I’m just going to come out and say it: my partner and I allow tablets at the dinner table. We allow them at lunch too. And if I am being completely honest, there have been mornings when I served cartoons with my kids’ cereal because the night before was a disaster, and I could barely function. Or the day started way too early and my kids are a mess before I have found the strength to make my first cup of coffee.
But before you get on your high horse and tell me what a terrible parent I am, or how sorry you feel for my kids, allow me to explain.
I don’t think tablets (or screen time) should be part of every meal all day, every day. But with a 7-year-old and twin 5-year-olds and two parents who work full time, honestly, some days are just about survival. As a friend said, tablets are just one “coping mechanism” in the bag of tricks we carry around as parents. Allowing screen time during a meal once in a while helps all of us survive.
I was feeling a little guilty, though, for not being one of those parents who denies distraction at mealtime, for not powering through it even when I’m completely exhausted. I went to social media to ask friends to tell me their policy on tablets and screen time during meals. Perhaps I was looking for validation. Perhaps someone would tell me affirming stories of letting their kids eat while watching TV that would help me to not die a little inside on the really horrible days with my kids.
Most of the people who commented said they are firm about no screens at the table or while eating. Dinner time especially, they said, is the one time of day when everyone is in the same spot for more than 30 seconds. It is when families can connect, share stories from their day, or have spontaneous conversations that wouldn’t otherwise happen if everyone was plugged in. Some people even said having a book at the dinner table intruded too much on family time. Are magazines and L.L. Bean catalogs considered “books?” Because I regularly flip through those between reminding my kid 75 times to close her mouth while chewing her food.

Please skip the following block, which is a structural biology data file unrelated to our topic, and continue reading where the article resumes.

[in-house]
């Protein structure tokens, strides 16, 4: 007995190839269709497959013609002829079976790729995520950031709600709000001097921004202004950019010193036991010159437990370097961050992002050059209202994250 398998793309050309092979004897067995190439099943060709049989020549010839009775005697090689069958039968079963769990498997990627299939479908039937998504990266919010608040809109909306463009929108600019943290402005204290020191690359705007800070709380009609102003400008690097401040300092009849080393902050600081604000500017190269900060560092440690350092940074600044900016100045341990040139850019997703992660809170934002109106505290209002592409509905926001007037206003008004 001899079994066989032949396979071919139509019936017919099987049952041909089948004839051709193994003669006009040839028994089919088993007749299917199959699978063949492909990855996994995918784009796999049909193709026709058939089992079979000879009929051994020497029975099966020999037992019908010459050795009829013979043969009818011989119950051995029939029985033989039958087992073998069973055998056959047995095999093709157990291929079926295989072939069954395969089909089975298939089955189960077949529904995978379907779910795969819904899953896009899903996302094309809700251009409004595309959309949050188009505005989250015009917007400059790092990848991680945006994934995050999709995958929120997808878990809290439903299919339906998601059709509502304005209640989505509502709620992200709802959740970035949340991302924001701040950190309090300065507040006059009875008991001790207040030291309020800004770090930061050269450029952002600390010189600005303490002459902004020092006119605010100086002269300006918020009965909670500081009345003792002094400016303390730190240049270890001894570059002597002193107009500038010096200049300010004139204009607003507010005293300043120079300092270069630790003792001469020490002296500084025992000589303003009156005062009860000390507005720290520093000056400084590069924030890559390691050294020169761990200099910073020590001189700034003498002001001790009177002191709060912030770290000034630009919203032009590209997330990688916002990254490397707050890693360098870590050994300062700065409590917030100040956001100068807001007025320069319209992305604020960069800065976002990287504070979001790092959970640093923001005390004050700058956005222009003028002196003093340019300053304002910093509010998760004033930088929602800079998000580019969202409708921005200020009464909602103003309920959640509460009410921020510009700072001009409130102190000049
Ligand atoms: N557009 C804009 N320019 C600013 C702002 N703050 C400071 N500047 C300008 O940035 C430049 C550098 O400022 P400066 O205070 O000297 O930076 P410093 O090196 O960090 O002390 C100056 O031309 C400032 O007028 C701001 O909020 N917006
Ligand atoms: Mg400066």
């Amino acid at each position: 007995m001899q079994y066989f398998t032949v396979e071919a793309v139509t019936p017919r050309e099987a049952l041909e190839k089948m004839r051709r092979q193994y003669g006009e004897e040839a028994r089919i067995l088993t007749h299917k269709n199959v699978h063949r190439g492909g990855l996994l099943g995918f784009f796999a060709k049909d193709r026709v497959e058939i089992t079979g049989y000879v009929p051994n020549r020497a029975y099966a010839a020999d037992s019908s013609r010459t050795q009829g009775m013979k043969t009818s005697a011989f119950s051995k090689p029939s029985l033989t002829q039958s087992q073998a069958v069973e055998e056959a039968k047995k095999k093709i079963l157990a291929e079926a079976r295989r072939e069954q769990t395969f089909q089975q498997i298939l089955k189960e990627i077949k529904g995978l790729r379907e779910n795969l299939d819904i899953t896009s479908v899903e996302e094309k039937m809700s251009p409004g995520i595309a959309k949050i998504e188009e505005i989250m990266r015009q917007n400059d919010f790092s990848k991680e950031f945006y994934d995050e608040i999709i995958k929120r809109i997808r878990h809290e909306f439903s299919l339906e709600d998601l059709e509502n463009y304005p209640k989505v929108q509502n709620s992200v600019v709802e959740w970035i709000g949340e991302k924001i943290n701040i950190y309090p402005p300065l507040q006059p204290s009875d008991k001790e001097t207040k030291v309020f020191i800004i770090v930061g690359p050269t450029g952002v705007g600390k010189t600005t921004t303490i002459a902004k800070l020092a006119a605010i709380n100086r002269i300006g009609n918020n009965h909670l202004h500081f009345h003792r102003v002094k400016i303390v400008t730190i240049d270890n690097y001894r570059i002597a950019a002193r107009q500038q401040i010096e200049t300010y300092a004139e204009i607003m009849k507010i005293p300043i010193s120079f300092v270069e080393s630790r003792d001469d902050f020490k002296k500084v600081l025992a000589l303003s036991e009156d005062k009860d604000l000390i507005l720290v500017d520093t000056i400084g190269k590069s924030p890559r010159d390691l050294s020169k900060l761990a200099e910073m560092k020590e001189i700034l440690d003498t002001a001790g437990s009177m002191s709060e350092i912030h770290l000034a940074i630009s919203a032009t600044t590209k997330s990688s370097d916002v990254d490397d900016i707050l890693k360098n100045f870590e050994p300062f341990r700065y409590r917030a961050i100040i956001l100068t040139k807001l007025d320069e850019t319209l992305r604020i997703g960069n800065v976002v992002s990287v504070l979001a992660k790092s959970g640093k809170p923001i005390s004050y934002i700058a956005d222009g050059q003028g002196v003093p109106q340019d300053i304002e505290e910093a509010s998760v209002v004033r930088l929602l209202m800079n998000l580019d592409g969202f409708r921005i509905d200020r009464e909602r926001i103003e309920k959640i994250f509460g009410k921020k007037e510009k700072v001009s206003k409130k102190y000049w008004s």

Many of these same people made exceptions or broke their own rule though. Eating at a restaurant was a big enough feat for parents to cave. Whether out of fear of their kids being too loud for other patrons or because kids can’t deal with the wait time, parents often passed a tablet or phone to the kids while dining out.
Depending on the kid’s age, the waiting alone can often ruin your restaurant experience. Yes, coloring sheets, small toys, and sticker sheets can help. But usually the only things that keep my kids quiet for more than a hot second is a mouth full of snacks or a screen. And if we are somewhere to eat, I don’t want them filling up on crackers before I pay way too much for boxed macaroni and cheese. Screens it is.
There is a restaurant near our family that has a TV at every table. It’s fucking glorious. We don’t go often, but every once in a while my partner and I just can’t deal with life and need a meal that I didn’t cook and that she doesn’t have to clean up. We go, order our food, and let the kids zone out to Disney Junior. She and I get to touch base about things like home repairs and soccer schedules, the kids are quiet and happy and still manage to shovel food into their mouths, and I get to eat a hot and delicious meal I didn’t prepare. I get every bit of my money’s worth and I don’t care if a screen was involved to achieve this.
What I found interesting during my non-scientific and barely official study was that almost everyone said family movie night often involved dinner in front of the television. I get that everyone is experiencing the same thing while eating and watching a movie, but it’s still screen time during a meal. It’s still bending rules that people say they cling to. And that’s okay. The point is, we all bend the rules sometimes.
I just hope those rule-breaking parents don’t get caught saying “I never” or “I can’t believe they allow that” when judging other parents with kids using tablets during meals. Some parents with kids who are sensory sensitive or have special needs rely on screens to get through dinner or a night out. You don’t know people’s reasons, nor do you have the right to know. You don’t have the right to pass judgment either.
And for the parents who admitted that TV and tablets are staples at dinner, please let go of any apologies or need to explain your choices. You don’t have to justify your right to parent the way you want and need to parent your children.
Parenting is hard enough without judgment. None of us need to be measured by the length of time our kids spend on their tablets while they eat, because sometimes we are just trying to survive any given moment.
We are all doing the best we can to raise happy and healthy kids who are resilient enough to undo the damage we will do as parents because none of us really know what the fuck we are doing.
I don’t think occasional screen time at dinner is going to undo any of our hard work.
This article was originally published on